in 2010 to give the fund to charity instead. Hence, only four First Ladies ever received payments from the fund.


Charity-to-charity exception

The rule never applies to conditions placed on a conveyance to a charity that, if violated, would convey the property to another charity. For example, a conveyance "to the
Red Cross The International Red Cross and Red Crescent Movement is a Humanitarianism, humanitarian movement with approximately 97 million Volunteering, volunteers, members and staff worldwide. It was founded to protect human life and health, to ensure re ...
, so long as it operates an office on the property, but if it does not, then to the
World Wildlife Fund The World Wide Fund for Nature Inc. (WWF) is an international non-governmental organization founded in 1961 that works in the field of wilderness preservation and the reduction of human impact on the environment. It was formerly named the W ...
" would be valid under the rule, because both parties are charities. Even though the interest of the fund might not vest for hundreds of years, the conveyance would nonetheless be held valid. The exception, however, does not apply if the conveyance, upon violation of the condition, is not from one charity to another charity. Thus, a devise "to John Smith, so long as no one operates a liquor store on the premises, but if someone does operate a liquor store on the premises, then to the Roman Catholic Church" would violate the rule. The exception would not apply to the transfer from John Smith to the Roman Catholic Church because John Smith is not a charity. Also, if the original conveyance was "to John Smith and his heirs for as long as John Smith or his heirs do not use the premises to sell liquor, but if he does, then to the Red Cross" this would violate the rule because it could be more than 21 years before the interest in Red Cross would vest, and therefore, their interest is void. Thus leaving John with a fee simple determinable and the grantor a possibility of reverter. A famous actual example of this exception applies to Harvard's
Widener Library The Harry Elkins Widener Memorial Library, housing some 3.5million books in its "vast and cavernous" stacks (library architecture), stacks, is the centerpiece of the Harvard College Libraries (the libraries of Harvard's Harvard Faculty of Arts an ...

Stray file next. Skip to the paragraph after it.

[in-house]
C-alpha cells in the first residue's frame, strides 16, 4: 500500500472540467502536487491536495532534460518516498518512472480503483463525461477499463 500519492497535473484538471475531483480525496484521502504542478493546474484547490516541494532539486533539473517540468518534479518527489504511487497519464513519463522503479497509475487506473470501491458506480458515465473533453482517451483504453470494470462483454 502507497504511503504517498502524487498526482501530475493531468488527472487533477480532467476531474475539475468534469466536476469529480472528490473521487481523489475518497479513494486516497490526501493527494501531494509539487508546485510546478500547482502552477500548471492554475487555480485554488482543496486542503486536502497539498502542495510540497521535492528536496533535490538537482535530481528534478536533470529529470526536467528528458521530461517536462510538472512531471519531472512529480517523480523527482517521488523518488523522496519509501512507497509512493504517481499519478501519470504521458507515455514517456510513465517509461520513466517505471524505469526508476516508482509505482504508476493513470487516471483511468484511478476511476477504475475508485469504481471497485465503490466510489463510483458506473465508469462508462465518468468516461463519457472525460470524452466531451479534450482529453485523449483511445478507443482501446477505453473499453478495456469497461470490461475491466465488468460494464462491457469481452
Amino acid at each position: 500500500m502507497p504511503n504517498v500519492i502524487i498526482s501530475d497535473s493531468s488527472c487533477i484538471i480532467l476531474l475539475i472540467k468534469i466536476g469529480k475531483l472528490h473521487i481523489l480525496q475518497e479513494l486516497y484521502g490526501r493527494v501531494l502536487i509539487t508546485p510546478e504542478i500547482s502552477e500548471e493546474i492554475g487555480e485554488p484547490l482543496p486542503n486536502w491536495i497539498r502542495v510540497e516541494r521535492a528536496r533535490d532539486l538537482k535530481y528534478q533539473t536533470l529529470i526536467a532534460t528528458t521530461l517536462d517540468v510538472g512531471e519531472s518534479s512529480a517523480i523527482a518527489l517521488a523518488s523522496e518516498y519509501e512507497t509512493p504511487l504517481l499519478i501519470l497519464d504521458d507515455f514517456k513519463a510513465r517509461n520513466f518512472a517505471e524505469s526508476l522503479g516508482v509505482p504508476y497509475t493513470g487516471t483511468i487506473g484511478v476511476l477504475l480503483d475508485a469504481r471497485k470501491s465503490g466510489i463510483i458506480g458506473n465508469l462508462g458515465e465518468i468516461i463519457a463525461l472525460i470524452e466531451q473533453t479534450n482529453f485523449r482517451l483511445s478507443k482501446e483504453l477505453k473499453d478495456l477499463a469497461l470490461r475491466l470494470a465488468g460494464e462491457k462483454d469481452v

.
Eleanor Elkins Widener Eleanor Elkins Widener ( Elkins, later known as Eleanor Elkins Widener Rice or Mrs. Alexander Hamilton Rice; 1937) was an American heiress, socialite, philanthropist, and adventuress best remembered for her donation to Harvard University ...
, the library's benefactor, stipulated that no “additions or alterations” could be made to the façade of the building. If the university ever changes the façade, it loses the building to the
Boston Public Library The Boston Public Library is a municipal public library system in Boston, Massachusetts, United States, founded in 1848. The Boston Public Library is also the Library for the Commonwealth (formerly ''library of last recourse'') of the Commonweal ...
. Because both Harvard and the Boston Public Library are charities, the restriction can apply indefinitely.


Saving clause

In order to satisfy the rule against perpetuities, the class of people must be limited and determinable. Thus, one cannot say in a deed "until the last of the people in the world now living dies, plus 21 years." To avoid problems caused by incorrectly drafted legal instruments, practitioners in some jurisdictions include a "saving clause" almost universally as a form of
disclaimer A disclaimer is generally any statement intended to specify or delimit the scope of rights and obligations that may be exercised and enforced by parties in a legally recognized relationship. In contrast to other terms for legally operative langua ...
. This standard clause is commonly called the "Kennedy clause" or the "Rockefeller clause" because the determinable "lives in being" are designated as the descendants of Joseph P. Kennedy (the father of